Top 5 tips for your campus visit so you don’t end up at a school you hate!
Every team and school has its own culture. It is your job to do some detective work and find out as much as you can on your recruiting visit.
- Do your homework before you get on campus.
Learn as much as you can about the college before you get on campus. Go through their website from top to bottom. They say that “information is power”. It is true. The more you know about admissions, financial aid opportunities, the athletics program, majors, and other campus opportunities, the better your visit will go. All this research will give you a preliminary idea of whether you are even interested in the school. It will also enable you to converse with coaches, players and administrators intelligently. When you are prepared, people will notice, and they will appreciate it.
- Ask questions of the coach.
Most recruits will sit in the coach’s office and only answer questions directed at them. The recruit will offer up no more than two or three trivial surface questions, such as “do all the athletes on the team live in the same dorm?” and “how many players are you recruiting?” You are about to make a decision that will not just affect your next four years, but will dictate the course of your future after college as well. Dig deeper. Engage the coach in a two way conversation. This does two things: first it will give you further insight into the coach and the team. Second, coaches are desperately looking for mature young adults. At 18, they are few and far between. You will yourself a distinct advantage in the recruiting process if you are able to look the coach in the eye and have a real conversation.
- Ask the coach to let you hang out with the current players.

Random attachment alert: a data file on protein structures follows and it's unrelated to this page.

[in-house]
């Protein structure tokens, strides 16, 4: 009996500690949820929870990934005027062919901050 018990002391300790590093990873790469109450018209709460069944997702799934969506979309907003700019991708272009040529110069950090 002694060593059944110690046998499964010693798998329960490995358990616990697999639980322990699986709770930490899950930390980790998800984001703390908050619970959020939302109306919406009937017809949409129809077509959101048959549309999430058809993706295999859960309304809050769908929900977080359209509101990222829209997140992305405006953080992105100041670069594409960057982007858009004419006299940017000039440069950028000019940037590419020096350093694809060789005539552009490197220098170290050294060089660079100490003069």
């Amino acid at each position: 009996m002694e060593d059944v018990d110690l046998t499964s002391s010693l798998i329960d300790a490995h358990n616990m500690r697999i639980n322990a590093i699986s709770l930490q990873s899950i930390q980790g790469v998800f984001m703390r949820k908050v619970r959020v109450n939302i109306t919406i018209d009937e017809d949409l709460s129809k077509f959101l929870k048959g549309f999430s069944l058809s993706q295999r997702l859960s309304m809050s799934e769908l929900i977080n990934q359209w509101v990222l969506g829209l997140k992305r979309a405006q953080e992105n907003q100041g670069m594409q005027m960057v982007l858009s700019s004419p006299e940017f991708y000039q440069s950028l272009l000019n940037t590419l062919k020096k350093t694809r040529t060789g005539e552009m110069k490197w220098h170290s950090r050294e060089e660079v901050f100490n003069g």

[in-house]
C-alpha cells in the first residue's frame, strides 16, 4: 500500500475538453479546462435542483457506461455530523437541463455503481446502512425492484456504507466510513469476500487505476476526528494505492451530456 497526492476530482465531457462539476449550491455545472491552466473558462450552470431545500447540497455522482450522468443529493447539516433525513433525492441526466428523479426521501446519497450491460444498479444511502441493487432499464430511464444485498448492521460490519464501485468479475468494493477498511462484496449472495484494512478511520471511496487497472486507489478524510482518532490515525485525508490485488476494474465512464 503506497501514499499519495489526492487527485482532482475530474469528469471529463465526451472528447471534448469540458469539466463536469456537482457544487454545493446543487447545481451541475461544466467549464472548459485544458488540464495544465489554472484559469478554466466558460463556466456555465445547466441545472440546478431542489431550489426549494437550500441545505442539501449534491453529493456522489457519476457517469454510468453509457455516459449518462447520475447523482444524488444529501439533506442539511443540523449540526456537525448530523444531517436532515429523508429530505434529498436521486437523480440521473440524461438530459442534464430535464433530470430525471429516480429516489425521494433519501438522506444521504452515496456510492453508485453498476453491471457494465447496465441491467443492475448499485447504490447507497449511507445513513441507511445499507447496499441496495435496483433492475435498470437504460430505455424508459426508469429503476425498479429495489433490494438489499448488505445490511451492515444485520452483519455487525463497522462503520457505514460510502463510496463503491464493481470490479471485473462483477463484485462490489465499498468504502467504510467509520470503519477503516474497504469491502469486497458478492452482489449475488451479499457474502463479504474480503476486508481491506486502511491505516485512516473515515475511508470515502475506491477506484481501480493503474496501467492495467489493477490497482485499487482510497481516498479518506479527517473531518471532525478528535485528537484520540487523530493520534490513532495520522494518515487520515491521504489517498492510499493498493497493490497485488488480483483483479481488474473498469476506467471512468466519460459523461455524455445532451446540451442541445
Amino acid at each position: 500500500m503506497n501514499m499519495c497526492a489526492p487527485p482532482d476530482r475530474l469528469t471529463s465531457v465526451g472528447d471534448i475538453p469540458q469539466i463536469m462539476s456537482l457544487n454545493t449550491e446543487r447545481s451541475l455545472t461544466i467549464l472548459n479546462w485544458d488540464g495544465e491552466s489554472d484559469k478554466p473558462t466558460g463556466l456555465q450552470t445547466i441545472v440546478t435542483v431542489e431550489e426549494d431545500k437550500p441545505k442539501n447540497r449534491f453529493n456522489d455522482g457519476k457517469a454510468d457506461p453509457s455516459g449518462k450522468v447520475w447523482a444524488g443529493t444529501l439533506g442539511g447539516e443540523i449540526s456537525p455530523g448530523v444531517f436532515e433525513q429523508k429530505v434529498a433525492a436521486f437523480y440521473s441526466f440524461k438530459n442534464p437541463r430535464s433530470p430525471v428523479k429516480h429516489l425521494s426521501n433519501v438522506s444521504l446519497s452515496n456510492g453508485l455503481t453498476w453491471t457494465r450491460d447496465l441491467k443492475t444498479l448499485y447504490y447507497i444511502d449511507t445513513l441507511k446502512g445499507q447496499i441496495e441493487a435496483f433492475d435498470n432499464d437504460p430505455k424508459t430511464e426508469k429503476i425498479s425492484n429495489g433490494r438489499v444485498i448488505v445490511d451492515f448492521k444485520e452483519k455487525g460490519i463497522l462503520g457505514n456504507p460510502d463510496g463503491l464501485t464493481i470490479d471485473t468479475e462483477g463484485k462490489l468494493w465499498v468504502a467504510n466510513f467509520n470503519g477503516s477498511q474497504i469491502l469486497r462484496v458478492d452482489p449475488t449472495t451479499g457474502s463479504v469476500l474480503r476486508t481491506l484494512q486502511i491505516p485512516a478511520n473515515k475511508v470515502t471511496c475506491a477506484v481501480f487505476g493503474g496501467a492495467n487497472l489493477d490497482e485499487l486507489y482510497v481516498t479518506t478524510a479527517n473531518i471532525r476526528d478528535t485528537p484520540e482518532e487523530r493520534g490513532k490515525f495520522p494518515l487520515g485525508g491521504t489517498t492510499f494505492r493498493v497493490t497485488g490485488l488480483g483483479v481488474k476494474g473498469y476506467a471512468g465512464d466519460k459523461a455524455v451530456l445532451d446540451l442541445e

You can ask about eating lunch, observing practice, and spending the night in the dorms. Take whatever is offered to you.
- Take every opportunity to get to know the current players.
It may not seem like it when you step on to campus, but every athlete on the team was in your situation within the last few years. Don’t be shy. Too often recruits are afraid to even tip toe out of their shell in front of the current players. If you choose this school, these players will become your friends. Feel free to ask the players anything you want, including themselves. The best way to get information and keep the conversation going is to ask about them. Ask about the school, the team, the coach, and about themselves.
Not everything will be about you. You are in their world and they are living out their lives. Listen and observe what they say and do. You will be surprised what you will learn. You may find they are the type of player you want to be around, and you may find you cannot stand them or are uncomfortable with what is important to them. This time behind the scenes is often one of the major factors in choosing a college and sports team. Many students have told me that one of two things happened with the players: first is that they didn’t feel like the current players liked them or cared whether they were there or not. And of the program they ended up choosing, they felt like it would be a great fit and loved hanging out with the players.
- Ask, ask, ask and observe, observe, observe.
Get on campus. You will learn very little before you do. I cannot stress enough how important the college visit is. And the college visit is what you make of it. If you are proactive in your research. If you engage the coach, players and other adults in real conversation. If you really open your eyes and observe what is going on. Then you will find the right fit. You will know it and the coach, current players and admissions department of the school will know it as well. It is a win, win situation!
- Bonus Tip
When you are with the players, connect with some of them on Facebook, Twitter, Instagram or whatever. If nobody wants to connect with you, you probably don’t want to go there. After your visit, check out their social media. You will learn a lot about your possible future teammates.
Imagine yourself sitting in the office of a college coach. It is all going well as he tells you about his program. Next, he asks you preliminary questions about yourself and you feel more comfortable.
And then it happens, “so do you have any questions for me?”
Awkward silence. Your parent cringes. You end up asking a couple questions off the top of your head, “What’s your coaching style?” and “Do freshmen play?”
And suddenly the meeting ends. The coach thanks you and says goodbye.
Keep pushing forward,